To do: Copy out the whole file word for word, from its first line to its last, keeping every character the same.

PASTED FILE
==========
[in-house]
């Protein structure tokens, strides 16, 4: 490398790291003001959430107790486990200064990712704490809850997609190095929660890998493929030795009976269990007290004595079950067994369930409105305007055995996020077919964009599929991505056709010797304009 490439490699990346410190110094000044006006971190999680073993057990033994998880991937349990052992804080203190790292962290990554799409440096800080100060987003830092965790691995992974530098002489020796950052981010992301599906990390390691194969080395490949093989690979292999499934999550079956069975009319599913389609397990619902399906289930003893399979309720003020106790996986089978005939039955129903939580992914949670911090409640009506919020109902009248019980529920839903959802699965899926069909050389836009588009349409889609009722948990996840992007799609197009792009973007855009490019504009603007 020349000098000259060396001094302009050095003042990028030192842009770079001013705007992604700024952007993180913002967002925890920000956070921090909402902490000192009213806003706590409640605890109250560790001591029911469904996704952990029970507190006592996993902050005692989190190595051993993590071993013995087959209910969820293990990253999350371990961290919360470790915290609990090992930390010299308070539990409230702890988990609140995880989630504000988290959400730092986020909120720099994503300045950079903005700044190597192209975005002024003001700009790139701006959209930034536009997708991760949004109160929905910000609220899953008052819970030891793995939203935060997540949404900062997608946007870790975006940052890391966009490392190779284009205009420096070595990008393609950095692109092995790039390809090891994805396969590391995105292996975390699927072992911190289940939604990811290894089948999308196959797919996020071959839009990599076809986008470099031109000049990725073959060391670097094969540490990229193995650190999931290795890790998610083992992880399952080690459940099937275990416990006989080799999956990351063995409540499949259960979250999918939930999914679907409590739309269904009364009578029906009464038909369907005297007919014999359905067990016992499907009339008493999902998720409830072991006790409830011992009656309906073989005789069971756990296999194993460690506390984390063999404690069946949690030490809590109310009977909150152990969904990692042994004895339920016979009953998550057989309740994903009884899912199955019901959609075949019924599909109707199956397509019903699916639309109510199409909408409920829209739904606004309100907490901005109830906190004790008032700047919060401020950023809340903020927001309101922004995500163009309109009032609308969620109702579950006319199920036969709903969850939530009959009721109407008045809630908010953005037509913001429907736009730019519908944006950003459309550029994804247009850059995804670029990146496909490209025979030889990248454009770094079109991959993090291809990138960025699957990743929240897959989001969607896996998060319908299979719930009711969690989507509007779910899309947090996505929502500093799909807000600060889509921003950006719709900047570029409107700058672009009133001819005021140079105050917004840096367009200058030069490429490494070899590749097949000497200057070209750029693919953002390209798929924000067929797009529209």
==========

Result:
[in-house]
């Protein structure tokens, strides 16, 4: 490398790291003001959430107790486990200064990712704490809850997609190095929660890998493929030795009976269990007290004595079950067994369930409105305007055995996020077919964009599929991505056709010797304009 490439490699990346410190110094000044006006971190999680073993057990033994998880991937349990052992804080203190790292962290990554799409440096800080100060987003830092965790691995992974530098002489020796950052981010992301599906990390390691194969080395490949093989690979292999499934999550079956069975009319599913389609397990619902399906289930003893399979309720003020106790996986089978005939039955129903939580992914949670911090409640009506919020109902009248019980529920839903959802699965899926069909050389836009588009349409889609009722948990996840992007799609197009792009973007855009490019504009603007 020349000098000259060396001094302009050095003042990028030192842009770079001013705007992604700024952007993180913002967002925890920000956070921090909402902490000192009213806003706590409640605890109250560790001591029911469904996704952990029970507190006592996993902050005692989190190595051993993590071993013995087959209910969820293990990253999350371990961290919360470790915290609990090992930390010299308070539990409230702890988990609140995880989630504000988290959400730092986020909120720099994503300045950079903005700044190597192209975005002024003001700009790139701006959209930034536009997708991760949004109160929905910000609220899953008052819970030891793995939203935060997540949404900062997608946007870790975006940052890391966009490392190779284009205009420096070595990008393609950095692109092995790039390809090891994805396969590391995105292996975390699927072992911190289940939604990811290894089948999308196959797919996020071959839009990599076809986008470099031109000049990725073959060391670097094969540490990229193995650190999931290795890790998610083992992880399952080690459940099937275990416990006989080799999956990351063995409540499949259960979250999918939930999914679907409590739309269904009364009578029906009464038909369907005297007919014999359905067990016992499907009339008493999902998720409830072991006790409830011992009656309906073989005789069971756990296999194993460690506390984390063999404690069946949690030490809590109310009977909150152990969904990692042994004895339920016979009953998550057989309740994903009884899912199955019901959609075949019924599909109707199956397509019903699916639309109510199409909408409920829209739904606004309100907490901005109830906190004790008032700047919060401020950023809340903020927001309101922004995500163009309109009032609308969620109702579950006319199920036969709903969850939530009959009721109407008045809630908010953005037509913001429907736009730019519908944006950003459309550029994804247009850059995804670029990146496909490209025979030889990248454009770094079109991959993090291809990138960025699957990743929240897959989001969607896996998060319908299979719930009711969690989507509007779910899309947090996505929502500093799909807000600060889509921003950006719709900047570029409107700058672009009133001819005021140079105050917004840096367009200058030069490429490494070899590749097949000497200057070209750029693919953002390209798929924000067929797009529209």